VVBS: It’s challenging but definitely possible. It can take a little longer sometimes, but we find it to be very effective. When you manipulate them physically, they feel it. That’s important because dance is a physical art form. But, when you describe it in a way that makes them understand it on their own, that is also important. When we were growing up as dancers, we had many older teachers that would just sit in the front of the room and only verbally give combinations and corrections. But because they were great teachers without having to physically show things, we were still able to learn so much from them. We try to help our students have a deeper understanding of technique in their own bodies. It’s not just “do this, but “here’s why and how.” The student can then take that knowledge into their other classes and see the improvement. And, since we are talking about going into another teachers class, we try very hard to not make stylistic adjustments. We have a certain style we personally dance and prefer to teach, but we see students from all types of training and try to help them understand the fundamentals of technique. “These are the muscles that rotate the leg” not “this is the only acceptable version of fourth position before a pirouette.” We know these students have other teachers and we respect their style of training.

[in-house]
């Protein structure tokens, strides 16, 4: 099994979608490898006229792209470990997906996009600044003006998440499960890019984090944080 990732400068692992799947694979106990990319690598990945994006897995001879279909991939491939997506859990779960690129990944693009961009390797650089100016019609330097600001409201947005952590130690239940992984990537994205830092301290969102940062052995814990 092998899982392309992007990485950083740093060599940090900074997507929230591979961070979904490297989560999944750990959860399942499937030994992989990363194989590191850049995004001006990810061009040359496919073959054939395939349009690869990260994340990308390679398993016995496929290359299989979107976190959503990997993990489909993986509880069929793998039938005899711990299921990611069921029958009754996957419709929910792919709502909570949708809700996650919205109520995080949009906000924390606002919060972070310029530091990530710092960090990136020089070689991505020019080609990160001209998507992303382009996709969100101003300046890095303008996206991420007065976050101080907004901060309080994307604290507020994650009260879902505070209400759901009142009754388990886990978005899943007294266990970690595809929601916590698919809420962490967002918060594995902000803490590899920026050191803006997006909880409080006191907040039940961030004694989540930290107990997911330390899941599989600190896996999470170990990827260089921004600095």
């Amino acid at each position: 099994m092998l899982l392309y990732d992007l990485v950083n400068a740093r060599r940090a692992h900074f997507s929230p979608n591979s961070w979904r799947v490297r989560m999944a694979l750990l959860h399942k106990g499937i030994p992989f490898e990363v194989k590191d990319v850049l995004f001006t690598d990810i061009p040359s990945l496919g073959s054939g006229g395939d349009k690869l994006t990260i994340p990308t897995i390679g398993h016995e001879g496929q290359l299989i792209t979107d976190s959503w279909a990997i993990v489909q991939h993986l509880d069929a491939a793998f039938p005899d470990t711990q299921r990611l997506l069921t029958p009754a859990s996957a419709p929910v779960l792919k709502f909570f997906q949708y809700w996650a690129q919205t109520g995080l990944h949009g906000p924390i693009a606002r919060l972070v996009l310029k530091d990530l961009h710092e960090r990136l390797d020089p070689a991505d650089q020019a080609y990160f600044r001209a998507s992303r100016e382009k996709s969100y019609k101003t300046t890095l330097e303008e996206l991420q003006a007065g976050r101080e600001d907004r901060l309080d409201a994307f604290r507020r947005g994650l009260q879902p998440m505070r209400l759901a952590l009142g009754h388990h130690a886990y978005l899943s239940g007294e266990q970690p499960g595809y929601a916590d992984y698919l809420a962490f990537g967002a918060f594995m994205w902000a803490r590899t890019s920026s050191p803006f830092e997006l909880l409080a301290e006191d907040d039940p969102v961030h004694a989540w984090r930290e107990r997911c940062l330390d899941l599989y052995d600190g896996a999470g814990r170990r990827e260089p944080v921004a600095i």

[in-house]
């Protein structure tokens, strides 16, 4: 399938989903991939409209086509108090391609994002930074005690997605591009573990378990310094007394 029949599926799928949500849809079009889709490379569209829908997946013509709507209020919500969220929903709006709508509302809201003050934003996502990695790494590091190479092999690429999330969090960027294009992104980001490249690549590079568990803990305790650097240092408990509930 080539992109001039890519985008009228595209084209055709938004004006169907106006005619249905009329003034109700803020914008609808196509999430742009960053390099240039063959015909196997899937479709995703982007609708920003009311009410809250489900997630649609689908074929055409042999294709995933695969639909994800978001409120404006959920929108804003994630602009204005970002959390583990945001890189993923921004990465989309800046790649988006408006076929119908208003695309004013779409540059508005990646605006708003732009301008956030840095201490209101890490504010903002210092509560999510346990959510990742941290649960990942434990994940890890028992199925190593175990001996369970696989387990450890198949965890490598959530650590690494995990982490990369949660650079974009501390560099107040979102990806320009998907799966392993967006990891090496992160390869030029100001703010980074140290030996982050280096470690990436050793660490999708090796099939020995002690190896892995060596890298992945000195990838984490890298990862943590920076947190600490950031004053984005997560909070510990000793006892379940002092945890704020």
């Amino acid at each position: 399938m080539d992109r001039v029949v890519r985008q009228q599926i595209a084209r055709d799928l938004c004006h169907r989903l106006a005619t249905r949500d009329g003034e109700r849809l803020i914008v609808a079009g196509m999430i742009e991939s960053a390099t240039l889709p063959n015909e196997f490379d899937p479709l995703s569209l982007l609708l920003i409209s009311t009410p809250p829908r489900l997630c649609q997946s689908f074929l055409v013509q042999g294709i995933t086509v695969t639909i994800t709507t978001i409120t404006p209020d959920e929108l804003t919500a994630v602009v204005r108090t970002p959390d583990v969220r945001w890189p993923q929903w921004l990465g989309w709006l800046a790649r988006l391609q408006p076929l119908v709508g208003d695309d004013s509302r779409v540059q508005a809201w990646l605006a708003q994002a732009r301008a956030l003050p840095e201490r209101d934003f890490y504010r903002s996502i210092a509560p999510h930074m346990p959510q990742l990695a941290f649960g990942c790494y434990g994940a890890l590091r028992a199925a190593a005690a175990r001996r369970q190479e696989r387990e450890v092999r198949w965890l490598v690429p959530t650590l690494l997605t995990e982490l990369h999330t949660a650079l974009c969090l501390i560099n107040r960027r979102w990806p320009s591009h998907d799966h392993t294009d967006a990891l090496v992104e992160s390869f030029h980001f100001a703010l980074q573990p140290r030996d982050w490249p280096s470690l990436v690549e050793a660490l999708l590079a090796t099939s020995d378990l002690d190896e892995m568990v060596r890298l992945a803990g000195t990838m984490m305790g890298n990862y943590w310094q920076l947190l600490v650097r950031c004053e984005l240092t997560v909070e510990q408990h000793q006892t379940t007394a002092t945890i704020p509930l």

WM: Have you met some resistance from other studios?

VVBS: We think right now studios are probably a little worried about losing their students because the whole dance world is wondering what’s going to become of it. And a lot of schools are in trouble because they are lacking students even if they are offering virtual options. We want to assure everyone that we are not seeking your students. Again, we never intended VVBS to be a replacement for a studio. We have a few partner studios we work with and most of our students work with us with full knowledge of their home studios. We have never seen ourselves as competition for a studio. Instead we want them to consider us more as a guest teacher you can bring in for your students, but cheaper and easier with no flights of hotels to deal with.

WM: What do you see for the future and how can someone contact VVBS?

VVBS: We are so proud of how our students and business has grown since our inception. It’s the most amazing feeling when you see something you’ve been working on click in a dancer, and they never go back to where they were. The confidence that our students have gained in our lessons that they are then able to carry into the studio and stage has been so rewarding. Our goal has always been not just to help create strong bodies, but healthy minds as well. We become not just their teacher, but their mentor, ally and confidant as well. They are able to learn so much more in a nurturing environment, and we offer that safe space for our dancers to grow, both mentally and physically. The feedback from our dancers and their parents about their better technique and improved mindset has been priceless and motivates us even more to continue to give back to the next generation. If you are looking to join us “online and en pointe” you can contact us on our website at www.veyettevirtualballetschool.org, as well as Facebook, Instagram and Twitter at veyettevirtualballetschool. We hope to see you at “the next stage of ballet training!”

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Current locations: United States of America